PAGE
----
Marketplace

Weekdays 6pm
  • Hosted by Kai Ryssdal

Award-winning Marketplace is public radio's daily magazine on business and economics news "for the rest of us."  Hosted by Kai Ryssdal, award-winning Marketplace is public radio's daily magazine of business and economics. Marketplace takes a fresh approach to business news covering  listeners from wallet to Wall Street. 

The Hankamer School of Business at Baylor University and Mc Lane Intelligent Solutions are local sponsors of Marketplace on KWBU.

For program sponsorship information, contact Bill Leek at 254-710-4472.

(Markets Edition) The International Monetary Fund — which gets called to the rescue when economies melt down — meets in Washington. We'll talk to Diane Swonk, chief economist at the firm Grant Thornton, about one especially big worry that's looming: world debt. And the leader of that happens to be the U.S. Afterwards, we'll look at why rivals Amazon and Best Buy are partnering to sell televisions, and then we'll explore how a rise in trawlers off the coast of Senegal is causing local fishermen to lose their livelihoods.

Amazon and Best Buy are partnering to sell televisions. As part of the deal, Best Buy will sell Amazon smart TVs in their stores and on Amazon as a third-party merchant. What’s bringing two apparent rivals together to sell expensive gadgets to consumers?

Click the audio player above to hear the full story. 

With the weekly jobless claims out Thursday, we look at whether the tight labor market is creating opportunities for younger workers. Are employers more willing to look at — and train — younger workers? And are young workers prepared for the jobs that are available?

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(U.S. Edition) Central bankers and finance ministers from around the world are in Washington this week for the International Monetary Fund and World Bank's annual spring meeting. We'll look at some of the major concerns likely to be addressed, which include government debt.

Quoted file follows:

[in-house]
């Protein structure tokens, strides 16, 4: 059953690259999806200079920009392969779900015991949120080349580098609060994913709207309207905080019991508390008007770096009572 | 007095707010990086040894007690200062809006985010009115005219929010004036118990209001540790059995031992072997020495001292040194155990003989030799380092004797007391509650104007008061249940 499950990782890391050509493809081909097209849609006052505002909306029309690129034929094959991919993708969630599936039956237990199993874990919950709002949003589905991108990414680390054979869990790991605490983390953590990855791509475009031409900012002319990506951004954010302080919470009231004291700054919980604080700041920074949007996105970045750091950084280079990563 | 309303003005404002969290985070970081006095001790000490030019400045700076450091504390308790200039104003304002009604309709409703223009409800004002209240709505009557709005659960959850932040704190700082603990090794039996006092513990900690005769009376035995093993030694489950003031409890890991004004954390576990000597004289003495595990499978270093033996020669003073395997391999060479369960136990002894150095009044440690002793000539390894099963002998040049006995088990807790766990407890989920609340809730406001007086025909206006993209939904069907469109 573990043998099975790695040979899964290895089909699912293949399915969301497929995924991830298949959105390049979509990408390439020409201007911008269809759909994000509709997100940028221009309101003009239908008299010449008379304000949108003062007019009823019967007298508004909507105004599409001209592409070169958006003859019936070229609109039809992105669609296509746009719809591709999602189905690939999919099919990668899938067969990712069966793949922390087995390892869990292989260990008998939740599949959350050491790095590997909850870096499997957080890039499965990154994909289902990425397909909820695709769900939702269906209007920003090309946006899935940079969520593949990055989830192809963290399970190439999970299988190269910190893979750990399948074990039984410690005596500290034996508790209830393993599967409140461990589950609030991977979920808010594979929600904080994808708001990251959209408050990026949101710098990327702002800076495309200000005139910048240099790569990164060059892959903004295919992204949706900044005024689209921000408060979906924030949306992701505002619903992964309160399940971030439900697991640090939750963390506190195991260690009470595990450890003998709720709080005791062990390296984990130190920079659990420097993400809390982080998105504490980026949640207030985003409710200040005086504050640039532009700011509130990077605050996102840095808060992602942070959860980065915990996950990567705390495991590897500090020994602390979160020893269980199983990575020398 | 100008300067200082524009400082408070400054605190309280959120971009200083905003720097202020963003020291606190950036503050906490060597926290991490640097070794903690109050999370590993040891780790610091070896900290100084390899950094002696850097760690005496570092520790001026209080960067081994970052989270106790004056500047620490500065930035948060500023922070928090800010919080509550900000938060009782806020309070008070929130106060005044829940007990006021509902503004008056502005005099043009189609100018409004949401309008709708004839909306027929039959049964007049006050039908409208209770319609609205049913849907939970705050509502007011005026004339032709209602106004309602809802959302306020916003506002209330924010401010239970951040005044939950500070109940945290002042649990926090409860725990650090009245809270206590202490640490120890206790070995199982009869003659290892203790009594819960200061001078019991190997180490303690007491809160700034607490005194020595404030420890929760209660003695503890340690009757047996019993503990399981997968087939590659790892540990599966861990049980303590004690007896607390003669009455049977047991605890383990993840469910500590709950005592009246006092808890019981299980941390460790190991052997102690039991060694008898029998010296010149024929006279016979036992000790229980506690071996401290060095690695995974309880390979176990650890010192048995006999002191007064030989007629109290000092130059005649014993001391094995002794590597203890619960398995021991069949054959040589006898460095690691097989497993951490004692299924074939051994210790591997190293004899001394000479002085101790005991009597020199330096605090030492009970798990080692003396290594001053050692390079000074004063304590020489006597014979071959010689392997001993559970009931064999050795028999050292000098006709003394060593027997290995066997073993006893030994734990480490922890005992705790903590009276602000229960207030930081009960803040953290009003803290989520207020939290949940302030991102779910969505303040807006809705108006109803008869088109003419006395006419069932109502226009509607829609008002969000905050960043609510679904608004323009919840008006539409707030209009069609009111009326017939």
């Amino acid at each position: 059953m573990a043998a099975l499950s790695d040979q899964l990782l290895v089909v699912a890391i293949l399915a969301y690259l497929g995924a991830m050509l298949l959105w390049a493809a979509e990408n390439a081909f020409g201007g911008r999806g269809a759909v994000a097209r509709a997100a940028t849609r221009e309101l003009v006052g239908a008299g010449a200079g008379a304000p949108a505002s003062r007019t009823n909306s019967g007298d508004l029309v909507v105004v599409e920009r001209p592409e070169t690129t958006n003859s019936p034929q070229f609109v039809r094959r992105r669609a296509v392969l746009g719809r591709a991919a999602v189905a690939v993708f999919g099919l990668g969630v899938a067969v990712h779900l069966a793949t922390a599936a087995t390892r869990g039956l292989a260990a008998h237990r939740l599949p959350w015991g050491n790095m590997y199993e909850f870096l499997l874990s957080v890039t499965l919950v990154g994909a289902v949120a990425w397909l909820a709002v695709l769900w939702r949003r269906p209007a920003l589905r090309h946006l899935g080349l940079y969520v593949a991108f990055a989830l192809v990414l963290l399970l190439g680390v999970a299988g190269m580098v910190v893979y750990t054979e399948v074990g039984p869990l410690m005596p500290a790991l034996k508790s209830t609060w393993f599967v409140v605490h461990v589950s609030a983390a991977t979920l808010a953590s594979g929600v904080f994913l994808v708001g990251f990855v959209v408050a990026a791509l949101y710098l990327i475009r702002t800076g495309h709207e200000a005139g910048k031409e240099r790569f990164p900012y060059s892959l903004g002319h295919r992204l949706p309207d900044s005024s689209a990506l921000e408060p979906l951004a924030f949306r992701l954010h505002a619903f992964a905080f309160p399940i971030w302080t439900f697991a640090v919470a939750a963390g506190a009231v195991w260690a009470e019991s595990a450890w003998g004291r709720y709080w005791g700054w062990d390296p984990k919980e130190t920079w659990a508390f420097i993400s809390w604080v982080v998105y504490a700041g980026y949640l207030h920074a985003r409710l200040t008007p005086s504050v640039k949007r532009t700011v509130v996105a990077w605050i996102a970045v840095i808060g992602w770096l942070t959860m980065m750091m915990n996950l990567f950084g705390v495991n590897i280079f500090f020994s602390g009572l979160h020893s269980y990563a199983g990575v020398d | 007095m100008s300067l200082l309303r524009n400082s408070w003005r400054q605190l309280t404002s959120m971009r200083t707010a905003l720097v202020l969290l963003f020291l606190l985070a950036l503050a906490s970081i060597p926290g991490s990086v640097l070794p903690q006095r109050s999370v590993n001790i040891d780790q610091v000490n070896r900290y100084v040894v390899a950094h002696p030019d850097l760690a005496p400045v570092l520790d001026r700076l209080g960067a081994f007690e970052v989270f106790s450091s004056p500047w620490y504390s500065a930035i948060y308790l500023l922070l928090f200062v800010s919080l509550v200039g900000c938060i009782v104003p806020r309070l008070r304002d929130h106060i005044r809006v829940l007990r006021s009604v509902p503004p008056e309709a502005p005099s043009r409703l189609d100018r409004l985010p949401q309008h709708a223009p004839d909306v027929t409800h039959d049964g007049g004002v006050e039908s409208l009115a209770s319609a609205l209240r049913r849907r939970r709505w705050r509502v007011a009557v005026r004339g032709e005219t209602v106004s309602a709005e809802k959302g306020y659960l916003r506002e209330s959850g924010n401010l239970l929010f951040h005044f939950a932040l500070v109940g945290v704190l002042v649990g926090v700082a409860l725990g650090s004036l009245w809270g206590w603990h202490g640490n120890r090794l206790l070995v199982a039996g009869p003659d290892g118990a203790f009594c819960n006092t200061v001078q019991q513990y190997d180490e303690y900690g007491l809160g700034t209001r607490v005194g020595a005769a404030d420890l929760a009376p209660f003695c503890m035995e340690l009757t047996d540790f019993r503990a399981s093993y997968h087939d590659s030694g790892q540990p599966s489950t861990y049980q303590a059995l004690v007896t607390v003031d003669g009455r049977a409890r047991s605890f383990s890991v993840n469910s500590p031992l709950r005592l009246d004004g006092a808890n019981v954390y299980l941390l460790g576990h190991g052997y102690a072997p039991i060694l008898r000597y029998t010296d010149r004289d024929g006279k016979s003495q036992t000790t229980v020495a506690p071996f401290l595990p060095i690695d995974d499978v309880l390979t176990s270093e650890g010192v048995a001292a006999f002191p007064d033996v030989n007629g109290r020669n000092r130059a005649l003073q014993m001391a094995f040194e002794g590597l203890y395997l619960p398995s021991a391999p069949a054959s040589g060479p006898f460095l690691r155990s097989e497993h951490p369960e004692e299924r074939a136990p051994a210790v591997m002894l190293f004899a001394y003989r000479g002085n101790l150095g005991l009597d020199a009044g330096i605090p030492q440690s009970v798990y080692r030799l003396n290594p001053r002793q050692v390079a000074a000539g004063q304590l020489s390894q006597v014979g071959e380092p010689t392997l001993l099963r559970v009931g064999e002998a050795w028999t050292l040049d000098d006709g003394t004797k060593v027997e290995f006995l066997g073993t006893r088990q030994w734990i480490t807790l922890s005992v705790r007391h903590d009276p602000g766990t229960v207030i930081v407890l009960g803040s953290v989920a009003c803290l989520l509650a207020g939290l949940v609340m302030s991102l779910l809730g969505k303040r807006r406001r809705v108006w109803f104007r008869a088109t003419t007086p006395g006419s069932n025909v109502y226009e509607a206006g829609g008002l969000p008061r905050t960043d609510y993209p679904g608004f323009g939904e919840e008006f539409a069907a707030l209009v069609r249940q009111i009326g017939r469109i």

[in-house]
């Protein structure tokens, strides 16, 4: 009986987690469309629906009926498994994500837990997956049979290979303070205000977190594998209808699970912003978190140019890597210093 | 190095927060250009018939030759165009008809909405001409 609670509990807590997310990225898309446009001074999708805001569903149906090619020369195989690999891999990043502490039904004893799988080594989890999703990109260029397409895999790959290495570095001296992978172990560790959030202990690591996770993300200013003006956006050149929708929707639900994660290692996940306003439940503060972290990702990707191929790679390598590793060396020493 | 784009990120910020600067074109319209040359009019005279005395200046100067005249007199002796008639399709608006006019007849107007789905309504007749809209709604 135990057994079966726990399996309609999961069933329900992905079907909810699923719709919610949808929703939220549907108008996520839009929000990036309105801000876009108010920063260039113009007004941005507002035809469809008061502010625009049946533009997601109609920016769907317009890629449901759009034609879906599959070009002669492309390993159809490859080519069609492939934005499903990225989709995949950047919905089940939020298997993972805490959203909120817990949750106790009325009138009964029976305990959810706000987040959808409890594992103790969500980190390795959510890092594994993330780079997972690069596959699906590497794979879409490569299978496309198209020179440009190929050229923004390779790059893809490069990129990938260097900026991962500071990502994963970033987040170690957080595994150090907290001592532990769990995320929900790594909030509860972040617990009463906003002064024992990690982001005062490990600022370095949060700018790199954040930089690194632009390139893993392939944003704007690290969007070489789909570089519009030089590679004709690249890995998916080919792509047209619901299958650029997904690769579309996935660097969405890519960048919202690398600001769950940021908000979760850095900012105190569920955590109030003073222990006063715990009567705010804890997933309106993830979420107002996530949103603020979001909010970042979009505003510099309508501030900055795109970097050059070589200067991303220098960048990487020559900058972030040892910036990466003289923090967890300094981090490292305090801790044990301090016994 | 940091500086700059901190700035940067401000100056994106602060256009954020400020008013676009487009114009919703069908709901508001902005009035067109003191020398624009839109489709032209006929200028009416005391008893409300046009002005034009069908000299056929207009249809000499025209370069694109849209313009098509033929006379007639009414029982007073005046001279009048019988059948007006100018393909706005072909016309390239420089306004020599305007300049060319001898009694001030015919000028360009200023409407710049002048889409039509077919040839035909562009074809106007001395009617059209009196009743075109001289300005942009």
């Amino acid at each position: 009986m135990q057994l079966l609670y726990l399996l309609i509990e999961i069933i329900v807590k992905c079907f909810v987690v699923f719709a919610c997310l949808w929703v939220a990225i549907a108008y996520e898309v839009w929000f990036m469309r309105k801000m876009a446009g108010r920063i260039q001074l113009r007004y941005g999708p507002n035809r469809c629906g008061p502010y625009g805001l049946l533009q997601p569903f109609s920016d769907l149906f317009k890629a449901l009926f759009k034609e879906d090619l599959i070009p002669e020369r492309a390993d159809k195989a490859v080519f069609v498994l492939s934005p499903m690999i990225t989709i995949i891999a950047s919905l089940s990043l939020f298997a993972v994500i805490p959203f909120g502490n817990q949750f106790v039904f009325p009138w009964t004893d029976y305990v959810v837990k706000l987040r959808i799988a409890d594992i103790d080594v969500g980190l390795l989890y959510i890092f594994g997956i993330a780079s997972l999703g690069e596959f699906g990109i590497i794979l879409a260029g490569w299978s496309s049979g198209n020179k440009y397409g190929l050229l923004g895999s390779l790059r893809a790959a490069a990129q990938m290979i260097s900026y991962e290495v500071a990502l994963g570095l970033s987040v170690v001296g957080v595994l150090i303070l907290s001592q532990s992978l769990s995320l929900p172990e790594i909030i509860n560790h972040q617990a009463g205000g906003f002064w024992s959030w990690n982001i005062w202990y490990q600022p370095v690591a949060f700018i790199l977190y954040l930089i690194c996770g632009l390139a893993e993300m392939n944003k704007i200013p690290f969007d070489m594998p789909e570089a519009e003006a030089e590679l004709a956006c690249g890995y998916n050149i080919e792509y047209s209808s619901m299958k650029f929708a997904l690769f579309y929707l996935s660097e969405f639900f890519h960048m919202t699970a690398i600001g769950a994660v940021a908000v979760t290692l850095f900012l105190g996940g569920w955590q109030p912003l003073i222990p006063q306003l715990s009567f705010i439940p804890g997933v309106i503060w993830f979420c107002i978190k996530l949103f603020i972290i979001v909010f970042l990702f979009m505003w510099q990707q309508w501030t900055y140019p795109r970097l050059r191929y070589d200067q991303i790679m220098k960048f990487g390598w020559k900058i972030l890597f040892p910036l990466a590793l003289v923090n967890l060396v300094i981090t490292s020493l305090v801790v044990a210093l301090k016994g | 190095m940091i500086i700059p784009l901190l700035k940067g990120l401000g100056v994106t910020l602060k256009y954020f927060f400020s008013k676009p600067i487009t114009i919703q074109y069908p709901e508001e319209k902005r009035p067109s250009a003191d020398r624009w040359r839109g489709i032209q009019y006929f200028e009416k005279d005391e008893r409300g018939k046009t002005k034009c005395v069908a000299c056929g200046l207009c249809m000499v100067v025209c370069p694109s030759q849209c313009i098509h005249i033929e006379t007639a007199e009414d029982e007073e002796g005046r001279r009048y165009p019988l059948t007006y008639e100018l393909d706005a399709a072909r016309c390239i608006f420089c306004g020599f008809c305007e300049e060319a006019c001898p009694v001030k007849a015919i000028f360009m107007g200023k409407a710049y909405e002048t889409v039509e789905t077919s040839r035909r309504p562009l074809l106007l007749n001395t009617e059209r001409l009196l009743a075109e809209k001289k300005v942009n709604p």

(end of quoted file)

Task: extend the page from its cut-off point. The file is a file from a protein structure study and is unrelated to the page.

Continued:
(Global Edition) From the BBC World Service … New leadership in Zimbabwe hasn’t brought a new economic reality. This week, thousands of nurses went on strike and they’re threatening legal action if they aren’t reinstated. Then, a changing of the guard in Cuba and the first time in decades a Castro won’t be at the nation’s helm. But what does it mean for the country’s citizens and economic well-being? 

Many Americans rely on a cable provider to connect them to broadband internet, and streaming and other tech trends are changing the way we watch television. Marketplace Tech host Molly Wood spoke with Amanda Lotz about her new book, "We Now Disrupt This Broadcast," on the role of cable and the internet in transforming the way we are entertained.    

 

Why cutting the cord isn't so easy in the U.S.

9 hours ago

TV is changing all around us. Just last week, ESPN, a pillar of cable subscription bundles, launched its own streaming service, ESPN Plus. It’s just part of how streaming and other tech trends are changing the way we watch television. Old-fashioned cable subscriptions meanwhile seem like something out of "Land of the Lost." Given all that, it’s easy to forget that just a few years ago, the big disruptor in the TV industry was cable.

Is Instagram a healthier Facebook?

21 hours ago